Writing is one of the most important skills a child will acquire as a student—and also one of the most difficult to master. Why? Eileen Huntington of Huntington Learning Center explains that writing involves a combination of skills. “Good writers are also good readers and have strong critical thinking and analytical skills, not to mention reading comprehension skills,” Huntington says. “It is something that takes lots of practice, which can be a challenge when children struggle with any of the underlying building blocks.”
Luckily, Huntington says there are a number of ways students can build their writing skills from the ground up. Here are a few tips to help students develop and improve their writing skills:
Read more. Many teachers say that the best way to become a better writer is to read more and read widely. There are many reasons for this: reading helps children expand their vocabulary, understand the many different uses of language and methods of storytelling or informative writing, and see grammar rules in action. It helps them appreciate the concept of voice in fiction and develop an understanding of how to share information in a clear, coherent, succinct way in nonfiction.
Brainstorm first. Strong writers often invest as much into the preparation required to write as the writing itself. For an essay or other writing assignment, your child should become adept at the brainstorming process. If given a specific topic, your child’s job is easier, but if not, encourage him or her to think through an approach to the topic before writing. Your child should ask questions such as: What is most interesting about this subject? Who am I speaking to? What facts about this topic might people not already know?
Get organized before writing. When writing anything from a two-page book report to a 15-page research paper to an opinion essay, an outline is a must. This helps writers organize their ideas and present them in the most logical, compelling way. Encourage your child to refer back to their brainstorming notes and come up with the “big idea” of what they’re writing and main three or four points, then confirm that they are answering the questions being asked of them (in an assignment). Even a loose outline will help your child write more clearly and stay on topic when working from a writing prompt or assignment.
Become a better editor. Strong writers know that no article, essay or story comes out perfect the first time. Teach your child to think of writing as a process that involves writing, editing, improving (and repeating if needed). After your child writes a draft, he or she should set it aside, then read with fresh eyes no sooner than a few hours later. At this point, your child should mark up the written piece for grammar and spelling mistakes as well as any areas that are unclear, do not follow the outline, do not make sense or could make his or her points stronger. It can be helpful for you to read your child’s work as well.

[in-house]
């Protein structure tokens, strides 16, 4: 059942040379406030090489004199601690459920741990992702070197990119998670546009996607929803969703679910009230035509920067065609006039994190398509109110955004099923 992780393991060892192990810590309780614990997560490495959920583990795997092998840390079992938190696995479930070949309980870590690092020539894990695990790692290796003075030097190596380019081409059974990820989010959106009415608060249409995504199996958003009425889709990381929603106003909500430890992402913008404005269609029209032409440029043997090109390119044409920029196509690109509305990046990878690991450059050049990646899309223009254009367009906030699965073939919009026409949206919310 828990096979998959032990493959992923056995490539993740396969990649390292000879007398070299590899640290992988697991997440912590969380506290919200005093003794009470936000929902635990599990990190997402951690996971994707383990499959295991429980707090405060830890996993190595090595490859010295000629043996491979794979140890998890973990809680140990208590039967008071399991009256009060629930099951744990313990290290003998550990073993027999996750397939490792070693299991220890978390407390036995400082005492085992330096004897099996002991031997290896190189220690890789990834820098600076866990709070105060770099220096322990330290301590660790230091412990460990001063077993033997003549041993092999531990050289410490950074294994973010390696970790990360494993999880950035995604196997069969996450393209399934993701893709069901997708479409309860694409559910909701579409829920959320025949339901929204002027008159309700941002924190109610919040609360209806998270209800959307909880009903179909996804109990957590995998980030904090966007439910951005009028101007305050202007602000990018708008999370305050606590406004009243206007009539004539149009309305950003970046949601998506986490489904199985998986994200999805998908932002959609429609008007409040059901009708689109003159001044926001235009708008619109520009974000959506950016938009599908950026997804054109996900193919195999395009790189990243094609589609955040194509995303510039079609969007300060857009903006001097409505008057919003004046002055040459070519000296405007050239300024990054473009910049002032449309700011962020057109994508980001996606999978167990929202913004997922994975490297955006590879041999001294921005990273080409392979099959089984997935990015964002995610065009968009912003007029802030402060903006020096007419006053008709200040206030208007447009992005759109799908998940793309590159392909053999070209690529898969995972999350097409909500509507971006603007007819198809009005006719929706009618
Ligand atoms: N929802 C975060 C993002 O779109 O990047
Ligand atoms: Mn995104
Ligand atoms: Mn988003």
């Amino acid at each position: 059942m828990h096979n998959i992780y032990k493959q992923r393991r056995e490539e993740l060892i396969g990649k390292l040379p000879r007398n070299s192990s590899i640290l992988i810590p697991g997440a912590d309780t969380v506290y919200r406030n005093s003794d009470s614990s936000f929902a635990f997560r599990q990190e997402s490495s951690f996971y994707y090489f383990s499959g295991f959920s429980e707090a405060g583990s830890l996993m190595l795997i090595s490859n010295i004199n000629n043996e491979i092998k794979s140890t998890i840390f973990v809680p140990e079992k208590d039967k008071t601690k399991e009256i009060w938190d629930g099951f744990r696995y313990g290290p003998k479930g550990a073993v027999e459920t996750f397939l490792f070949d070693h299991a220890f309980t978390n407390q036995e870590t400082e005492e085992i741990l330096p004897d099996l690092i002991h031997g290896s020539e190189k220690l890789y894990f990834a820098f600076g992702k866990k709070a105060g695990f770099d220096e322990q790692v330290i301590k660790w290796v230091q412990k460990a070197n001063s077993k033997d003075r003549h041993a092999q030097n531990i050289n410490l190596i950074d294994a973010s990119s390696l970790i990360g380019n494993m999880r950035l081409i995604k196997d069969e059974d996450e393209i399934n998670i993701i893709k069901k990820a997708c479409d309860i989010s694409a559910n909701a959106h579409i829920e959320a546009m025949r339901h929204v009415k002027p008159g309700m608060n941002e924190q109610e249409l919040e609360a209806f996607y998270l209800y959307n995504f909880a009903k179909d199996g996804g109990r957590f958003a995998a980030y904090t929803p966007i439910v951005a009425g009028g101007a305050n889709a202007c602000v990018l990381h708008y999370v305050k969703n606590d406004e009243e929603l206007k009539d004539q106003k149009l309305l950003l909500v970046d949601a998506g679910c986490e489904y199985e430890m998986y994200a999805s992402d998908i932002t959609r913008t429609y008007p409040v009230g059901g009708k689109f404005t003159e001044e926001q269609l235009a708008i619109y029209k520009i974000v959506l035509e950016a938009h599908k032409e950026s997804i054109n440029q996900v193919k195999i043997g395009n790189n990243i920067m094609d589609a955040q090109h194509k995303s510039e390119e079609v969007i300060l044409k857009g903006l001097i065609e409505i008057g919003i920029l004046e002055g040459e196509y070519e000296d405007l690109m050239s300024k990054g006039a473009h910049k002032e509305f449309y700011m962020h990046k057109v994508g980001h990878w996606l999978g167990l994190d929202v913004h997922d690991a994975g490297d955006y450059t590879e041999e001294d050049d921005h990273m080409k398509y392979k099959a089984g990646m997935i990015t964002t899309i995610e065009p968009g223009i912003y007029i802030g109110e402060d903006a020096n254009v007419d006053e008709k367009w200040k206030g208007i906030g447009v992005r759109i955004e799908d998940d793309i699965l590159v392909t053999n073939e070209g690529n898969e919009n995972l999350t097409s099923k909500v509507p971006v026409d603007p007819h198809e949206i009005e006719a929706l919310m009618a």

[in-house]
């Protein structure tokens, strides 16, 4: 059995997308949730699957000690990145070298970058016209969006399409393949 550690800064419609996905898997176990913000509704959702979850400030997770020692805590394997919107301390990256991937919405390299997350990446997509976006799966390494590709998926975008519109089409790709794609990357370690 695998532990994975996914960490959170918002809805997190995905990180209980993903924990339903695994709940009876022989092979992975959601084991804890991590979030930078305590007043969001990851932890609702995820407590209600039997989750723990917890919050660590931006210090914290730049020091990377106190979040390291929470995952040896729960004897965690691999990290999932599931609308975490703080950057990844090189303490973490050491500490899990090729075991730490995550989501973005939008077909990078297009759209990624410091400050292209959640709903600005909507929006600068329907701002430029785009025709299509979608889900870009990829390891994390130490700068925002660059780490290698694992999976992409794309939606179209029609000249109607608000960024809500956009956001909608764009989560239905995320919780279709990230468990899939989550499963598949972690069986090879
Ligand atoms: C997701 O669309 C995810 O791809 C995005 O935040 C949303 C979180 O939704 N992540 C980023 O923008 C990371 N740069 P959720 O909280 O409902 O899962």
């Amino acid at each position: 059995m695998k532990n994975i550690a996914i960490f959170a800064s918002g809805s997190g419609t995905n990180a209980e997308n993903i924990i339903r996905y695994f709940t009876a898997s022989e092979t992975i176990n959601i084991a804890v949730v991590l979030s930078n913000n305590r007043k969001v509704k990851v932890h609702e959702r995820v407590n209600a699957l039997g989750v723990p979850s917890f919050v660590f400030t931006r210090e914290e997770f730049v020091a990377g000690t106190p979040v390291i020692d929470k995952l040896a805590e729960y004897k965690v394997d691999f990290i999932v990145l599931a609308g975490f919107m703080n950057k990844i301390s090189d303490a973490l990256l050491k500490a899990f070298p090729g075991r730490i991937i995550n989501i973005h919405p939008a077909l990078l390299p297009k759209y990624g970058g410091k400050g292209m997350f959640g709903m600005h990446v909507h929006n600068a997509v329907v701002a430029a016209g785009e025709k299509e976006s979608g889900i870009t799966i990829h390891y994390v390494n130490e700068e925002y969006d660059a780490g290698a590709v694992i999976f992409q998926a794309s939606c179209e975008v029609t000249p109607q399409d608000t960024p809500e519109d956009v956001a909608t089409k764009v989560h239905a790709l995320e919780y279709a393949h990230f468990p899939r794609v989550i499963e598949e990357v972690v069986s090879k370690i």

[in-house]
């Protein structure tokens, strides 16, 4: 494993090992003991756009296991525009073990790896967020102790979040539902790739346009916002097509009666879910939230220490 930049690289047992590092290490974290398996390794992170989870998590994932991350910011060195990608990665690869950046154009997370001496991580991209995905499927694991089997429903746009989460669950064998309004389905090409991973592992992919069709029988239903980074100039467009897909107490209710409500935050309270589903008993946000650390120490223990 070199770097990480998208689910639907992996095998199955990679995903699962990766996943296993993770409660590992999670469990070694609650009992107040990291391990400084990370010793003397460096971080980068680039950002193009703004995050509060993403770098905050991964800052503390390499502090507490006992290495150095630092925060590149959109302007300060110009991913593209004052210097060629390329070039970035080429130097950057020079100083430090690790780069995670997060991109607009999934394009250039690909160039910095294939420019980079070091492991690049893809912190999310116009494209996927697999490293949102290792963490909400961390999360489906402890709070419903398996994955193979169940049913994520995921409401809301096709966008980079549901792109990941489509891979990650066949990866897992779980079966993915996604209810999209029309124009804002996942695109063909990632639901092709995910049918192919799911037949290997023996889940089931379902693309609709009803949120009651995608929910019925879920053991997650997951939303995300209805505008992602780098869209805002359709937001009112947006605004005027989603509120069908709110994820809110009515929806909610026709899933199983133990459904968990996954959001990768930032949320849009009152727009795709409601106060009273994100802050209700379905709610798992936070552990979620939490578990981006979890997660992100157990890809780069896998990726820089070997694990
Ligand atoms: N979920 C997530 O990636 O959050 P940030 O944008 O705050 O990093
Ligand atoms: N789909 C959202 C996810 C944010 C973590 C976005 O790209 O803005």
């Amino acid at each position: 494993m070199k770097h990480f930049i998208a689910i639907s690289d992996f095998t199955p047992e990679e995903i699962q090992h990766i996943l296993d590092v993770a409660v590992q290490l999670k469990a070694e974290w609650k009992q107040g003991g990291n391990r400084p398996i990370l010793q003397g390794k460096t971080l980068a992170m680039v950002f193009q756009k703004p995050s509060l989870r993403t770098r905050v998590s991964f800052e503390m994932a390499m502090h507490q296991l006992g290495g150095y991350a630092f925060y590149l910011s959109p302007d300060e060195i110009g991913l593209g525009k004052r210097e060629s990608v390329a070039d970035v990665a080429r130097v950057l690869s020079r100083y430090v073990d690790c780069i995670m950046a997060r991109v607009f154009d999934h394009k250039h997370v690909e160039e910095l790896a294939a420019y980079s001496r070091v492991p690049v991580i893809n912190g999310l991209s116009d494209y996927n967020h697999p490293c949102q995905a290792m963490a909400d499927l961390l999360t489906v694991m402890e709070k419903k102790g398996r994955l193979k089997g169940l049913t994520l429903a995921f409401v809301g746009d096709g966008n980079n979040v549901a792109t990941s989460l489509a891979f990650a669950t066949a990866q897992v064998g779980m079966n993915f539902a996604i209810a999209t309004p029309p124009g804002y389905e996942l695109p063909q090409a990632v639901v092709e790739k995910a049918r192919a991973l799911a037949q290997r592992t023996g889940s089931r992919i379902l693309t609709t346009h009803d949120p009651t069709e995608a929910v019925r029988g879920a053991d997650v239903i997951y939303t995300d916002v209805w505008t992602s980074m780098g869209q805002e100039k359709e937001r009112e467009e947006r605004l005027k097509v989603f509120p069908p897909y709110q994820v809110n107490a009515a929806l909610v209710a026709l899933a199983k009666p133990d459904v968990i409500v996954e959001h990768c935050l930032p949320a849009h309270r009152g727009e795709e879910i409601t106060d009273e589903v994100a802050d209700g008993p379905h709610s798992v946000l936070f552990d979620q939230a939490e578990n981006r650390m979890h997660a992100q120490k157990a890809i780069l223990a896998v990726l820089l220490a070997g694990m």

Write for fun. For many children, the mechanics of writing make it a frustrating subject—not to mention the fact that so much of what they write is required for school. Encourage your child to keep a journal, or even make it something you do together each evening. A daily journaling habit has numerous benefits for a child’s emotional well-being and stress level, but it is also a great way to think critically through ideas and express opinions and feelings in writing. Writing letters to a friend, grandparent or other family member is another valuable and fun activity.
Like any subject, writing is one where practice makes better. The more your child writes, the more he or she will improve—and perhaps even enjoy it. “Writing well involves using vivid language, organizing one’s thoughts and using good grammar and spelling,” says Last Name. “These are all things students can improve by reading frequently and seeking guidance from their teachers—and of course through plenty of repetition.”
If your child needs help building the skills that writing requires or would simply like some guidance on how to become a better writer, call Huntington Learning Center at 1-800-CAN-LEARN or visit www.huntingtonhelps.com.
Huntington is the tutoring and test prep leader. Its certified tutors provide individualized instruction in reading, phonics, writing, study skills, elementary and middle school math, Algebra through Calculus, Chemistry, and other sciences. It preps for the SAT and ACT, as well as state and standardized exams. Huntington programs develop the skills, confidence, and motivation to help students succeed and meet the needs of Common Core State Standards. Founded in 1977, Huntington’s mission is to give every student the best education possible. Learn how Huntington can help at www.huntingtonhelps.com. For franchise opportunities please visit www.huntingtonfranchise.com.
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